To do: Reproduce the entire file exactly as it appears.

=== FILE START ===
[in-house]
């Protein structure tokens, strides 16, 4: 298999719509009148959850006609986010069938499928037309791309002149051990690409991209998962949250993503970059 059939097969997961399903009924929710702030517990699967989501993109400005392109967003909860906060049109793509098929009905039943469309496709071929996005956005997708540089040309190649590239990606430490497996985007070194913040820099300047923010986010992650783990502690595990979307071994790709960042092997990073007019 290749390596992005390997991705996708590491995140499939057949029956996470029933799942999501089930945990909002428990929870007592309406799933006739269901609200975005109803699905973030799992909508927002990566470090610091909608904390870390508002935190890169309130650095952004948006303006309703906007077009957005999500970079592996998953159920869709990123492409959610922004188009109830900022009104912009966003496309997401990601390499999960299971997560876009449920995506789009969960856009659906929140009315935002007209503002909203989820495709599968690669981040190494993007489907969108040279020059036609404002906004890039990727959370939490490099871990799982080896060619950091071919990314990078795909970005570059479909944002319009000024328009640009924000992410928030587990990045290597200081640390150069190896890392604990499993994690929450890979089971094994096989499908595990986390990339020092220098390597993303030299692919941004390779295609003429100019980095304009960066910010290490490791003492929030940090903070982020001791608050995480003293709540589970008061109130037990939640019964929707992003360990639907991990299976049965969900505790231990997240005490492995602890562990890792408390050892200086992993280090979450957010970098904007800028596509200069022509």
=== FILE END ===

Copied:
[in-house]
């Protein structure tokens, strides 16, 4: 298999719509009148959850006609986010069938499928037309791309002149051990690409991209998962949250993503970059 059939097969997961399903009924929710702030517990699967989501993109400005392109967003909860906060049109793509098929009905039943469309496709071929996005956005997708540089040309190649590239990606430490497996985007070194913040820099300047923010986010992650783990502690595990979307071994790709960042092997990073007019 290749390596992005390997991705996708590491995140499939057949029956996470029933799942999501089930945990909002428990929870007592309406799933006739269901609200975005109803699905973030799992909508927002990566470090610091909608904390870390508002935190890169309130650095952004948006303006309703906007077009957005999500970079592996998953159920869709990123492409959610922004188009109830900022009104912009966003496309997401990601390499999960299971997560876009449920995506789009969960856009659906929140009315935002007209503002909203989820495709599968690669981040190494993007489907969108040279020059036609404002906004890039990727959370939490490099871990799982080896060619950091071919990314990078795909970005570059479909944002319009000024328009640009924000992410928030587990990045290597200081640390150069190896890392604990499993994690929450890979089971094994096989499908595990986390990339020092220098390597993303030299692919941004390779295609003429100019980095304009960066910010290490490791003492929030940090903070982020001791608050995480003293709540589970008061109130037990939640019964929707992003360990639907991990299976049965969900505790231990997240005490492995602890562990890792408390050892200086992993280090979450957010970098904007800028596509200069022509």